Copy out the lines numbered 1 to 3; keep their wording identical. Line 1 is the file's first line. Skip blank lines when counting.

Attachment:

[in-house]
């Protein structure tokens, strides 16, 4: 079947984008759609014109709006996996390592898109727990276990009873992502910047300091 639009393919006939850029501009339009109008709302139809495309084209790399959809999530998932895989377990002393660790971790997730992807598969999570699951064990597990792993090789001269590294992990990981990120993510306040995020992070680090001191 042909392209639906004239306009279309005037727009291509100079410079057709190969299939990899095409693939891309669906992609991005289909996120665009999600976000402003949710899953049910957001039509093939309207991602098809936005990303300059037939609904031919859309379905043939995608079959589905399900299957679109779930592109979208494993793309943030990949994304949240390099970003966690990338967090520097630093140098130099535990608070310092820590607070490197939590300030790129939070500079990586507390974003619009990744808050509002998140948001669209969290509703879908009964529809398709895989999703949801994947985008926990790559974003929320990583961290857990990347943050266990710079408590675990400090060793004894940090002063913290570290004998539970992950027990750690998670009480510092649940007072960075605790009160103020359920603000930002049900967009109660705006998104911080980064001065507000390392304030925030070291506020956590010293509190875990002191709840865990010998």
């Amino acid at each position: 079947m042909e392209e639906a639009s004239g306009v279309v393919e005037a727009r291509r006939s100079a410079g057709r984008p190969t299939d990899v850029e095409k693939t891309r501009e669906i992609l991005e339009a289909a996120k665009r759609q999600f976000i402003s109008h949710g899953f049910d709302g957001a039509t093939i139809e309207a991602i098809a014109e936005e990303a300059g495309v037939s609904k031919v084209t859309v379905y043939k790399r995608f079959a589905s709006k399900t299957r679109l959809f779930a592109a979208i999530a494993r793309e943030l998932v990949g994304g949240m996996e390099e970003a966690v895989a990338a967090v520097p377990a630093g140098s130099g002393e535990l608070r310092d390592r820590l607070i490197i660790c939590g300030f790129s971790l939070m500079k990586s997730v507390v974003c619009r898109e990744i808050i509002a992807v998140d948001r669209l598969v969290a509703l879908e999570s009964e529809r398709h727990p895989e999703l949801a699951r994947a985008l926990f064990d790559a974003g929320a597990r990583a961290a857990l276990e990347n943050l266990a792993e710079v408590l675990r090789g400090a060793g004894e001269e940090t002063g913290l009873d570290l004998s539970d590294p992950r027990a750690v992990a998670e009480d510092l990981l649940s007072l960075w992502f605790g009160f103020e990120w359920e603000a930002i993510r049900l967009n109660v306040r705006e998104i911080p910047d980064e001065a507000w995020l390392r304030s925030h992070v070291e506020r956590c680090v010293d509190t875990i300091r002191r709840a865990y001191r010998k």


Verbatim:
[in-house]
């Protein structure tokens, strides 16, 4: 079947984008759609014109709006996996390592898109727990276990009873992502910047300091 639009393919006939850029501009339009109008709302139809495309084209790399959809999530998932895989377990002393660790971790997730992807598969999570699951064990597990792993090789001269590294992990990981990120993510306040995020992070680090001191 042909392209639906004239306009279309005037727009291509100079410079057709190969299939990899095409693939891309669906992609991005289909996120665009999600976000402003949710899953049910957001039509093939309207991602098809936005990303300059037939609904031919859309379905043939995608079959589905399900299957679109779930592109979208494993793309943030990949994304949240390099970003966690990338967090520097630093140098130099535990608070310092820590607070490197939590300030790129939070500079990586507390974003619009990744808050509002998140948001669209969290509703879908009964529809398709895989999703949801994947985008926990790559974003929320990583961290857990990347943050266990710079408590675990400090060793004894940090002063913290570290004998539970992950027990750690998670009480510092649940007072960075605790009160103020359920603000930002049900967009109660705006998104911080980064001065507000390392304030925030070291506020956590010293509190875990002191709840865990010998």
């Amino acid at each position: 079947m042909e392209e639906a639009s004239g306009v279309v393919e005037a727009r291509r006939s100079a410079g057709r984008p190969t299939d990899v850029e095409k693939t891309r501009e669906i992609l991005e339009a289909a996120k665009r759609q999600f976000i402003s109008h949710g899953f049910d709302g957001a039509t093939i139809e309207a991602i098809a014109e936005e990303a300059g495309v037939s609904k031919v084209t859309v379905y043939k790399r995608f079959a589905s709006k399900t299957r679109l959809f779930a592109a979208i999530a494993r793309e943030l998932v990949g994304g949240m996996e390099e970003a966690v895989a990338a967090v520097p377990a630093g140098s130099g002393e535990l608070r310092d390592r820590l607070i490197i660790c939590g300030f790129s971790l939070m500079k990586s997730v507390v974003c619009r898109e990744i808050i509002a992807v998140d948001r669209l598969v969290a509703l879908e999570s009964e529809r398709h727990p895989e999703l949801a699951r994947a985008l926990f064990d790559a974003g929320a597990r990583a961290a857990l276990e990347n943050l266990a792993e710079v408590l675990r090789g400090a060793g004894e001269e940090t002063g913290l009873d570290l004998s539970d590294p992950r027990a750690v992990a998670e009480d510092l990981l649940s007072l960075w992502f605790g009160f103020e990120w359920e603000a930002i993510r049900l967009n109660v306040r705006e998104i911080p910047d980064e001065a507000w995020l390392r304030s925030h992070v070291e506020r956590c680090v010293d509190t875990i300091r002191r709840a865990y001191r010998k």